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Manning sentence to expose price of leaks

When a military judge announces PFC Bradley Manning's sentence for leaking classified documents, it could intimidate future whistleblowers.
/ Source: MSNBC TV

When a military judge announces PFC Bradley Manning's sentence for leaking classified documents, it could intimidate future whistleblowers.

Supporters of Army Pfc. Bradley Manning hold up banners as they protest outside of the gates at Fort Meade, Md., Wednesday, Aug. 21, 2013, before a sentencing hearing at Manning’s court martial. (Photo by Jose Luis Magana/AP)

With Pfc. Bradley Manning set to learn how much time he will spend in prison for the largest leak in U.S. history, transparency advocates will soon know the sort of price future would-be leakers could pay for exposing wrongdoing.

Army Col. Denise Lind, the military judge in the case, is set to hand down her sentence at 10 a.m. ET.

Manning was convicted on July 20 of 20 criminal counts, including espionage and disobeying orders, for providing 700,000 classified documents to online transparency group WikiLeaks in 2010. He faces decades in prison for the leak.

During a sentencing hearing last week, Manning apologized for any harm he might have caused United States interests and said, “When I made these decisions I believed I was going to help people, not hurt people.”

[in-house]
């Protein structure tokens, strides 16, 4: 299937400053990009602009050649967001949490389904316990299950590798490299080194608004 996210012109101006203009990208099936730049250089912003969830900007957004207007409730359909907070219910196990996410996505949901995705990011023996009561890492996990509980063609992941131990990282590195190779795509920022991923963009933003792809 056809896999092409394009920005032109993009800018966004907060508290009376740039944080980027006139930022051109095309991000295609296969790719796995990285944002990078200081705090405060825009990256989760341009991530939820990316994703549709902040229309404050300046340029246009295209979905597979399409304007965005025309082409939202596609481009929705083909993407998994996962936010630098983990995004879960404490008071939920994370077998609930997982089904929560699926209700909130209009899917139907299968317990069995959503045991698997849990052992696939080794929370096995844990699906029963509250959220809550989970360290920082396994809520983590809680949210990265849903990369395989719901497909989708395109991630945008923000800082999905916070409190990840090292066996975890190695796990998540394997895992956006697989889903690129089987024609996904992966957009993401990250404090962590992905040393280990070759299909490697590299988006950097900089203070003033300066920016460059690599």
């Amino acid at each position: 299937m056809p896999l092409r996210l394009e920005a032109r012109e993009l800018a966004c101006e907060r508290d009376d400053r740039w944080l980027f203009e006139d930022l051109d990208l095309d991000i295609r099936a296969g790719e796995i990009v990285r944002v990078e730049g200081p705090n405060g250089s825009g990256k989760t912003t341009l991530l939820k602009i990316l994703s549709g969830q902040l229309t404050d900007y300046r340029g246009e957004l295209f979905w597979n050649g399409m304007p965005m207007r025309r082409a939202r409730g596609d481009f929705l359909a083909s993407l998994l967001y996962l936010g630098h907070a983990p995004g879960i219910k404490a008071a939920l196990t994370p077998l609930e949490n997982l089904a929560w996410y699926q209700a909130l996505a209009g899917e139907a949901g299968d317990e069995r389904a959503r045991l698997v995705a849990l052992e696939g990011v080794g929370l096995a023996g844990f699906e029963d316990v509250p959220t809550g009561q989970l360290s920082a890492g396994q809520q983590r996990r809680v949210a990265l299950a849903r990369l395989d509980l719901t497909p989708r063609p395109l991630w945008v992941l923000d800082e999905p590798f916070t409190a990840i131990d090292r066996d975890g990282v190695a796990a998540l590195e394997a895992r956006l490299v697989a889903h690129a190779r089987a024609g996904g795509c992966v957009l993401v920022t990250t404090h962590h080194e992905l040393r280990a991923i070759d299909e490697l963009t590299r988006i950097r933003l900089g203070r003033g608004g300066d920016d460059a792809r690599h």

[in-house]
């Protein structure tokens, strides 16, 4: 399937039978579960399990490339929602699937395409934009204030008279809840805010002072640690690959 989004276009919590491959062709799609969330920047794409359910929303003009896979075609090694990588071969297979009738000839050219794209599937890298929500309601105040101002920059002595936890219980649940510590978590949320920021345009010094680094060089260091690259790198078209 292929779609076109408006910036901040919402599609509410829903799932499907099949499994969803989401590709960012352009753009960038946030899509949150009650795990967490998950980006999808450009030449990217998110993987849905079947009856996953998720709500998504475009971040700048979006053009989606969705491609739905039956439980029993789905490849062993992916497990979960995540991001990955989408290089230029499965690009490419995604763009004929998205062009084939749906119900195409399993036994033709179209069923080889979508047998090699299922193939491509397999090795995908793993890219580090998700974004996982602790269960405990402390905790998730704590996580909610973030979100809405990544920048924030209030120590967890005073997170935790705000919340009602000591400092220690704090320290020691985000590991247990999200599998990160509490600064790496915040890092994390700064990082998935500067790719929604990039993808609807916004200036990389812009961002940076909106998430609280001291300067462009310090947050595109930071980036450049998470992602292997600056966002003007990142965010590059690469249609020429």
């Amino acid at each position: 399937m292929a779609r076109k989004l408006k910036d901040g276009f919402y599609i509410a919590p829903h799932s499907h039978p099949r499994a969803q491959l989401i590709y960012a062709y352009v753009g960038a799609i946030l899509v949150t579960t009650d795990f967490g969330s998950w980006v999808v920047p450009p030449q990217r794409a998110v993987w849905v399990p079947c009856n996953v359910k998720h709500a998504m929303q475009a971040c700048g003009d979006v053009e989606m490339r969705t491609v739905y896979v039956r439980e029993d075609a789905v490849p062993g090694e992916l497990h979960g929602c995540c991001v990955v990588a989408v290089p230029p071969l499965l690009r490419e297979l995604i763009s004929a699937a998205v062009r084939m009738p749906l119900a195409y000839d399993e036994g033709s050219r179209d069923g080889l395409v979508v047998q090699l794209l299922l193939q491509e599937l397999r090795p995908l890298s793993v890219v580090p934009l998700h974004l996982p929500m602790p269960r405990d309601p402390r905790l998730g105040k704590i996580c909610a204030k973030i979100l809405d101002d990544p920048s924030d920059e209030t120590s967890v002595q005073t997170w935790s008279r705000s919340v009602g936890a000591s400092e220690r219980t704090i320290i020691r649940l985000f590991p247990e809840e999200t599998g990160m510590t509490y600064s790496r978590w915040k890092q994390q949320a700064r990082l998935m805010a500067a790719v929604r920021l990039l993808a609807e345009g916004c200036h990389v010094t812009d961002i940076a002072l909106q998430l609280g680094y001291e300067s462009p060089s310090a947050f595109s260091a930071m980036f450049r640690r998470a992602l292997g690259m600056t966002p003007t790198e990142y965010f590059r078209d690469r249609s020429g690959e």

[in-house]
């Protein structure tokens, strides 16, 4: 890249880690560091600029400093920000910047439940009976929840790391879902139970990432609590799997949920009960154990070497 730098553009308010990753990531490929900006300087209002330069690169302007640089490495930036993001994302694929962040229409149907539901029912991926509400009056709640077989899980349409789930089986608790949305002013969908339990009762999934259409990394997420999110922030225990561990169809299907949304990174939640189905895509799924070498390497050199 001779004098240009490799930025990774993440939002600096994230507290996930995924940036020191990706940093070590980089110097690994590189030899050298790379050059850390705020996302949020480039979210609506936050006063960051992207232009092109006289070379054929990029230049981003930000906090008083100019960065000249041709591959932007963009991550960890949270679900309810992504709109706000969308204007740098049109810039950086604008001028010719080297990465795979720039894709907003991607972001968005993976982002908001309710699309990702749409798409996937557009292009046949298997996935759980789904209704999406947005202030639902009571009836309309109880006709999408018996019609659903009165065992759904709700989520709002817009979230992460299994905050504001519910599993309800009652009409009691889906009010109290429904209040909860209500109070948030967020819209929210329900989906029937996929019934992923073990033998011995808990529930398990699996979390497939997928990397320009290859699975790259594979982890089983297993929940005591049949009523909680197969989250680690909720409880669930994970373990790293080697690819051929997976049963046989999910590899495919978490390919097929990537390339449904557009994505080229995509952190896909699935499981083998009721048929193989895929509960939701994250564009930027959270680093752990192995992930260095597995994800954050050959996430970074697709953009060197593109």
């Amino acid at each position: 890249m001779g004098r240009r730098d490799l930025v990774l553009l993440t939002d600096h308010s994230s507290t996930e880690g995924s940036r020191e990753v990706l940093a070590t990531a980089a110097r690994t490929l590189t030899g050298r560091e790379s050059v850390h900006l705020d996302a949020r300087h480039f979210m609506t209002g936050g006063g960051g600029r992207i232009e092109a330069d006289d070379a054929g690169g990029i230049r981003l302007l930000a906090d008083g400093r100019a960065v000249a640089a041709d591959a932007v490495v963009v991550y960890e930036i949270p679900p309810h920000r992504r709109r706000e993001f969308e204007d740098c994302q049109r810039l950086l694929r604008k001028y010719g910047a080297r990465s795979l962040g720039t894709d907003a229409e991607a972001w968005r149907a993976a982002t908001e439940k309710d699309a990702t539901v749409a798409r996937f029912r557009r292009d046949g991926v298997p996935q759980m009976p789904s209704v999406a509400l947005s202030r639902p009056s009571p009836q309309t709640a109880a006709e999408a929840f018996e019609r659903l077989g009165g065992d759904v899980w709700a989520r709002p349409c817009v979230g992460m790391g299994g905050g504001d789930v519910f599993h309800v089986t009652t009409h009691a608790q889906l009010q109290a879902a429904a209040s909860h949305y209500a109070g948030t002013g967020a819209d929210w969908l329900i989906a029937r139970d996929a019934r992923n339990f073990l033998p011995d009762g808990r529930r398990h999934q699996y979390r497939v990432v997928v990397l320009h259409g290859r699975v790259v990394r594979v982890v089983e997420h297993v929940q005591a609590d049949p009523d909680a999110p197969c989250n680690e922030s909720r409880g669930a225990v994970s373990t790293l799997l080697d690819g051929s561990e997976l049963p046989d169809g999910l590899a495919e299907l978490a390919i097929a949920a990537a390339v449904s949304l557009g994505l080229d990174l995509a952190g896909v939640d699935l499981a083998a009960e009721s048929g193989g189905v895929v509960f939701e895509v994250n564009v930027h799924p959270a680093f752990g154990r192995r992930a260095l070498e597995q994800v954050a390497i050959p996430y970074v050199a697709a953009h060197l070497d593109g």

Transparency advocates believe that Manning’s case will have a chilling effect on future leaks and have said that the Obama administration has been too harsh on people who provide secret information to the media. Obama’s Department of Justice has charged more people under the Espionage Act of 1917 than all previous administrations combined.

Manning spent three years in jail prior to the June start of his trial, nine months of which he spent in solitary confinement. After deciding that time amounted to excessive punishment, Lind ruled in January that Manning’s sentence would be reduced by 112 days.

While Lind’s decision to acquit Manning of aiding the enemy, the most serious charge he faced, there is still widespread concern that those who seek to expose wrongdoing enjoy insufficient protections from retaliation and prosecution. The Whistleblower Protection Act, which President Obama signed in November 2012, does not cover contractors like Edward Snowden, who this summer leaked classified information on America’s surveillance programs. The exception could leave thousands of men and women vulnerable to prosecution for shedding light on abuses.